UK Intelligence Boss Blames Snowden And Reporters For Giving A 'Gift' To Terrorists
from the blame-game dept
Well, it appears that the head of the UK’s MI5 is going on the offensive (and I mean that in multiple ways) concerning the Ed Snowden leaks, spreading a hilarious story claiming that it’s Snowden (and to a lesser extent the Guardian) who have “helped the terrorists” with the leaks… and the UK press dutifully repeated the talking points as fact:
Revelations by Edward Snowden about British eavesdropping are a gift to terrorists because they weaken the ability of the security services to stop those plotting deadly attacks against the West, the head of the MI5 Security Service said on Tuesday….
[….] Though he did not mention Snowden by name, Parker warned about the danger of disclosures about the work of Britain’s listening agency, known as GCHQ, whose capabilities were made public by media reports based on documents from Snowden stole.
“It causes enormous damage to make public the reach and limits of GCHQ techniques. Such information hands the advantage to the terrorists. It is the gift they need to evade us and strike at will,” Parker said in his first public speech taking up his post as MI5 chief on April 22.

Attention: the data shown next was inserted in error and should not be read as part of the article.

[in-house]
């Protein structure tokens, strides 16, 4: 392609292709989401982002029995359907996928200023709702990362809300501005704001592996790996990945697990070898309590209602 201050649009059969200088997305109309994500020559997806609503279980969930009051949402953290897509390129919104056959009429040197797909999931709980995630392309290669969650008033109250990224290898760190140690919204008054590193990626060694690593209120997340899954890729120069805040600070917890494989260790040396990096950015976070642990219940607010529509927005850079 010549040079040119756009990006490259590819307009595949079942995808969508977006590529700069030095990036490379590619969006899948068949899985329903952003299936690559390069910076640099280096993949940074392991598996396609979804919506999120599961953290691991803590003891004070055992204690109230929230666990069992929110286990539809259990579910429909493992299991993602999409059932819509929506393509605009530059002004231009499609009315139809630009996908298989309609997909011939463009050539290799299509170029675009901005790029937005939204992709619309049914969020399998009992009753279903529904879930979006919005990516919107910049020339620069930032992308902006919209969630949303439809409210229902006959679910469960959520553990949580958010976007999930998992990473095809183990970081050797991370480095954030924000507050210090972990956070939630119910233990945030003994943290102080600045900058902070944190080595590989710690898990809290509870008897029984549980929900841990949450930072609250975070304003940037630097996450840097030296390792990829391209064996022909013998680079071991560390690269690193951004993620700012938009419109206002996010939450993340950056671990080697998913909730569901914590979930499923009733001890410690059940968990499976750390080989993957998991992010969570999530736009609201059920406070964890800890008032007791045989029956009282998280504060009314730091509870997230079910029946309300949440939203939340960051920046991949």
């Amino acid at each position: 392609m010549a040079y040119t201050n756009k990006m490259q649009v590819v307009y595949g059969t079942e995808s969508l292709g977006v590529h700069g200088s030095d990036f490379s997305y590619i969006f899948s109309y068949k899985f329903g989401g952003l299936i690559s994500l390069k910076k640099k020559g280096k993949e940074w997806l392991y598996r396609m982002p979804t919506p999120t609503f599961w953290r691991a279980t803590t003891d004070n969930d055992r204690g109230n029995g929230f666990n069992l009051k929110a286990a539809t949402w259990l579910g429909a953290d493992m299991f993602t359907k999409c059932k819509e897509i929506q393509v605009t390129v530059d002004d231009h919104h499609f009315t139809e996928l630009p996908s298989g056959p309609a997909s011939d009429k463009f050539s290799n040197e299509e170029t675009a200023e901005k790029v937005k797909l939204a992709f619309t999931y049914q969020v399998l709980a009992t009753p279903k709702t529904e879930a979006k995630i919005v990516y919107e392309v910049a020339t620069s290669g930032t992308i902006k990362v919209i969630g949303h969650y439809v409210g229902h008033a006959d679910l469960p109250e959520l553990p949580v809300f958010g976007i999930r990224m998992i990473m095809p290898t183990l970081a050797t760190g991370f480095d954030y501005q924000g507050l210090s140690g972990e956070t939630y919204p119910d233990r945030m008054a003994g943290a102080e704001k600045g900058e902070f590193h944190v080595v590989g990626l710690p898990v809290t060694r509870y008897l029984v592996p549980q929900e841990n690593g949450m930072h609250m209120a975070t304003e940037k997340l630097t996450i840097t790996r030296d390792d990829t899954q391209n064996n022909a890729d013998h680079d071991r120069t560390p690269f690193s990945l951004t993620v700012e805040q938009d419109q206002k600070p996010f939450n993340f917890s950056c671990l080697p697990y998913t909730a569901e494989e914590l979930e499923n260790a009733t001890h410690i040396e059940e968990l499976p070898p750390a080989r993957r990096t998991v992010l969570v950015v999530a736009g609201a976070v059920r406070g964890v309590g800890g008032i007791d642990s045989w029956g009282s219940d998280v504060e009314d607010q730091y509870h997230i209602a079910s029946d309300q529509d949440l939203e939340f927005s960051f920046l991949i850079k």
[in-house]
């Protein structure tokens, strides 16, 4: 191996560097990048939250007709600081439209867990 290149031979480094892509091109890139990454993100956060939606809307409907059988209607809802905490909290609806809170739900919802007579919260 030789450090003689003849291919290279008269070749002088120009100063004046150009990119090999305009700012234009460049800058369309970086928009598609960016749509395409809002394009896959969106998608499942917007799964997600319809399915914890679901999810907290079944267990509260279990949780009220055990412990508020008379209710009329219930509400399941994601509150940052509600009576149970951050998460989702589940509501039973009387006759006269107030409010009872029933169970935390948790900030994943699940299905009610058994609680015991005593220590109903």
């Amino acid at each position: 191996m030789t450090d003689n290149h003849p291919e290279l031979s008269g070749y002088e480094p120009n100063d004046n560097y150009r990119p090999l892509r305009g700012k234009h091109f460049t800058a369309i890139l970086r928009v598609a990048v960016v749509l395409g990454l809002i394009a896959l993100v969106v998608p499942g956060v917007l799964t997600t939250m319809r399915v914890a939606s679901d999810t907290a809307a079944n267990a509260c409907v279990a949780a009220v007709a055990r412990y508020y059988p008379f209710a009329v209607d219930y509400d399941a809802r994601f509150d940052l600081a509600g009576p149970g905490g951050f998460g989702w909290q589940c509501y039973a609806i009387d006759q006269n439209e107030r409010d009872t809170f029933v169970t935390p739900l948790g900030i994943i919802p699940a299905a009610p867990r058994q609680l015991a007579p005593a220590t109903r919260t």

This is hogwash on multiple levels. First, it takes incredible self-obsession to claim that someone exposing your questionable activities should be blamed for the consequences of those questionable activities. That’s what Andrew Parker doesn’t seem to recognize: the problem isn’t that Snowden revealed these things, it’s that the intelligence community was doing it in the first place. Second, it’s already been shown, repeatedly, that terrorists already assumed these kinds of surveillance efforts were ongoing, and were careful to avoid such easy routes of surveillance. Third, if the surveillance relies on keeping the entire concept secret, you’re doing it wrong. For decades, criminals have known that the police have the ability to tap phones. There’s a whole process involved with real oversight, and most people are now comfortable with the general idea of phone taps following a specific warrant and oversight. The point here is that you don’t have to keep the fact that you tap these things a secret if you have sufficient oversight and controls to make sure they’re not abused. But that’s not what anyone did here.
But, really, these stories of doom and gloom are pretty laughable given that there’s been almost no evidence that these surveillance techniques have ever actually stopped terrorist attacks in the first place.